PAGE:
Eu­thana­sia en­shrined in law will bring fright­en­ing so­cial im­pli­ca­tions with it

‘ As a com­mu­nity, we need to do more to sup­port those who are in pain, who are lost and afraid, and who are fac­ing the end of their earthly jour­ney ’ Ge­orge Hem­mings

The Riverine Herald - - NEWS -

RE­LI­GIOUS lead­ers in Echuca-Moama are united against the as­sisted dy­ing leg­is­la­tion, set to go be­fore Vic­to­ria’s Leg­isla­tive Coun­cil this week af­ter be­ing passed through the Leg­isla­tive Assem­bly.

One Echuca cleric has sug­gested le­gal­is­ing as­sisted dy­ing would usher in a cul­ture of death.

Each of the church lead­ers who spoke to the River­ine Her­ald said the preser­va­tion of life was too im­por­tant to al­low some ter­mi­nally ill peo­ple to choose to die.

Echuca Angli­can Church’s Rev­erend Ge­orge Hem­mings

said a dan­ger­ous prece­dent would be set if as­sisted dy­ing leg­is­la­tion is passed.

I be­lieve life is a pre­cious gift to be nour­ished, cher­ished and pro­tected.

Eu­thana­sia is not an in­di­vid­ual de­ci­sion, but af­fects fam­i­lies and com­mu­ni­ties, reach­ing be­yond those di­rectly in­volved to touch us all.

If we are to in­tro­duce and nor­malise vol­un­tary eu­thana­sia, how long will it be be­fore the con­ver­sa­tion shifts to in­vol­un­tary eu­thana­sia?

As­sisted dy­ing could pro­mote the mes­sage that life is not worth liv­ing for some peo­ple.

Hav­ing sat with those who are suf­fer­ing, and wept and prayed with those who are dy­ing, I know that death is never easy.

As a com­mu­nity, we need to do more to sup­port those who are in pain, who are lost and afraid, and who are fac­ing the end of their earthly jour­ney.

This might in­volve sup­port­ing those who de­cline fur­ther treat­ment but it should never in­volve ac­tively tak­ing a life.

As a church we are com­mit­ted to wrestling with these is­sues, sup­port­ing peo­ple in ev­ery stage of life, and above all shar­ing the life, light and love of Jesus with all.

Echuca Com­mu­nity Church pas­tor David McAl­lan

be­lieved le­gal­is­ing as­sisted dy­ing would “in­cul­cate a cul­ture of death”.

It sends a bad sig­nal to the com­mu­nity.

On one hand, we op­pose sui­cide for any­one else, whether they are suf­fer­ing emo­tion­ally or not, but on the other hand, this leg­is­la­tion is giv­ing the op­po­site mes­sage by con­sent­ing to it.

Ul­ti­mately, Chris­tians view hu­man life as qual­i­ta­tively dif­fer­ent from the sec­u­lar view of life.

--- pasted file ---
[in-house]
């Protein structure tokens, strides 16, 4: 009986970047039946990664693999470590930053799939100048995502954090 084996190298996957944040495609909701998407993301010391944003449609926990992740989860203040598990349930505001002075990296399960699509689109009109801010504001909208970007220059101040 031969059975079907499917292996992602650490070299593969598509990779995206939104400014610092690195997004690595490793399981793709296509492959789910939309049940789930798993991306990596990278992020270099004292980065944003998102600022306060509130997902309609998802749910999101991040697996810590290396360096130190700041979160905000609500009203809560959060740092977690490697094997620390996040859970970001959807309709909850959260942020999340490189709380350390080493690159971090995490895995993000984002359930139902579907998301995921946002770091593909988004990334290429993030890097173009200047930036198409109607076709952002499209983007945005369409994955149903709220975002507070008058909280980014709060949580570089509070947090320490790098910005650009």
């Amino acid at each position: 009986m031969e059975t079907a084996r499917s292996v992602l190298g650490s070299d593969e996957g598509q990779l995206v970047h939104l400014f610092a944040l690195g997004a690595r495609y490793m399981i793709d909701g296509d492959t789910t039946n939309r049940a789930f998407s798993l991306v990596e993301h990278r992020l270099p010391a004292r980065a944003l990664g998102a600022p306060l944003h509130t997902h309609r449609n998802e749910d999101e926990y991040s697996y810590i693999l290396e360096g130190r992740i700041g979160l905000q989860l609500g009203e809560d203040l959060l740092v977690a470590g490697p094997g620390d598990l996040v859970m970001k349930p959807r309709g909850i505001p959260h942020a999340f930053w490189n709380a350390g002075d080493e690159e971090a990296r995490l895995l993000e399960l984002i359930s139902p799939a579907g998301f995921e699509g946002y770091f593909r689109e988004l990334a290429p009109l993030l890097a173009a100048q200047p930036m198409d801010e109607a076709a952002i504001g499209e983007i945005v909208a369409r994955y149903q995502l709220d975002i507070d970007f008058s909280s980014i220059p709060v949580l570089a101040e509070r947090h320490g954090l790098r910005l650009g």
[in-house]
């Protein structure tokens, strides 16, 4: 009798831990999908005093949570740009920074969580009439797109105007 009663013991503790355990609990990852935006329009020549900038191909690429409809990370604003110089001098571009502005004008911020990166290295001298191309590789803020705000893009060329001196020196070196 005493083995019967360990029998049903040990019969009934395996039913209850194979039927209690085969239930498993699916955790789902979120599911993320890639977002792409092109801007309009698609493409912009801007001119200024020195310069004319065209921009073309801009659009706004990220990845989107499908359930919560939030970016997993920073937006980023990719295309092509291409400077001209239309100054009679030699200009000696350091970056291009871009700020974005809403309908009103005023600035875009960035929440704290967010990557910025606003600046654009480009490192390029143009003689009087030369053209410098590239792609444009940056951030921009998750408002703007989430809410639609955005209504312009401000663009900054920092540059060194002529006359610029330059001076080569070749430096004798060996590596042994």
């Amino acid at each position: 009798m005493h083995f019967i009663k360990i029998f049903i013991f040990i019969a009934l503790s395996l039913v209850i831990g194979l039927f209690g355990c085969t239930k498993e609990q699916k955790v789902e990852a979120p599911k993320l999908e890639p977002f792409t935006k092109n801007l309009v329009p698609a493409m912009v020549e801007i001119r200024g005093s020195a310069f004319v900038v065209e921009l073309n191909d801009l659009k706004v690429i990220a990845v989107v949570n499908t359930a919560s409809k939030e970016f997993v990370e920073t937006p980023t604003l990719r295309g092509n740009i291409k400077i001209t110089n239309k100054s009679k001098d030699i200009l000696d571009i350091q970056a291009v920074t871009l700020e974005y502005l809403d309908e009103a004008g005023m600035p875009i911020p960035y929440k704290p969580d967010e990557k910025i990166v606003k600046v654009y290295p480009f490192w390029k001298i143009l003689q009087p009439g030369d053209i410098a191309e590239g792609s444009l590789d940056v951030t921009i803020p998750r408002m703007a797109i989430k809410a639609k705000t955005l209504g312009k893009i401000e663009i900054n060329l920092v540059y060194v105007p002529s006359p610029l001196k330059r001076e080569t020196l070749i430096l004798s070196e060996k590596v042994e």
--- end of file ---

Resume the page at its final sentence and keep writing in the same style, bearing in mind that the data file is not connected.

Of­ten, the com­par­i­son is made be­tween our treat­ment of an­i­mals and our treat­ment of peo­ple.

They say we eu­thanise suf­fer­ing an­i­mals so why not the same for peo­ple?

The Chris­tian be­lieves that mankind is made in the image of God and pos­sesses a dis­tinc­tively dif­fer­ent place in the uni­verse from an­i­mals.

Hu­man life is sa­cred and the leg­is­la­tion should up­hold such sa­cred­ness.

The most ob­vi­ous area where any eu­thana­sia law could be mis­used would be in the case of de­pressed peo­ple want­ing to end their life.

Pro­po­nents would claim, how­ever, that there are safe guards to stop that hap­pen­ing.

A Dutch doc­tor asked a de­men­tia pa­tient's fam­ily to hold her down while ad­min­is­ter­ing a eu­thana­sia in­jec­tion.

You would think that in such a case as this, the doc­tor would be charged, but no, he is cleared.

No doubt, the pres­sure to eu­thanise a rel­a­tive with a healthy in­her­i­tance would be tempt­ing to a not-so-close fam­ily. Co­er­cion from rel­a­tives would also be a fac­tor.

Re­gard­ing safe­guards, it’s prac­ti­cally im­pos­si­ble to have ef­fec­tive safe­guards.

Once the door is opened to as­sisted sui­cide it be­comes so­cially ac­cept­able and even the strictest safe­guards break down. In Bel­gium, they have ex­tended their laws to in­clude chil­dren.

Twelve years af­ter le­gal­is­ing eu­thana­sia for adults, Bel­gium's par­lia­ment ex­tended the right to die to ter­mi­nally ill chil­dren of any age.

Abor­tion law in Vic­to­ria is a case in point — ini­tially al­lowed un­der very lim­ited cir­cum­stances, even­tu­ally be­came so­cially ac­cept­able and now avail­able on de­mand.

Pal­lia­tive care is al­ways im­prov­ing and could be ar­gued that it makes eu­thana­sia un­nec­es­sary.

Only a very small per­cent­age of pa­tients might not be ef­fec­tively helped with pal­lia­tive care, but prob­a­bly a larger num­ber of pa­tients are at risk of an un­wanted and un­war­ranted pre­ma­ture death due to eu­thana­sia laws. Good pal­lia­tive care is the best op­tion.

UNITED IN BE­LIEF: Echuca Com­mu­nity Church pas­tor David McAl­lan, left, and Echuca Angli­can Church’s Rev­erend Ge­orge Hem­mings are both strongly op­posed to as­sisted dy­ing and its long-term so­cial im­pli­ca­tions if it be­comes law in Vic­to­ria.

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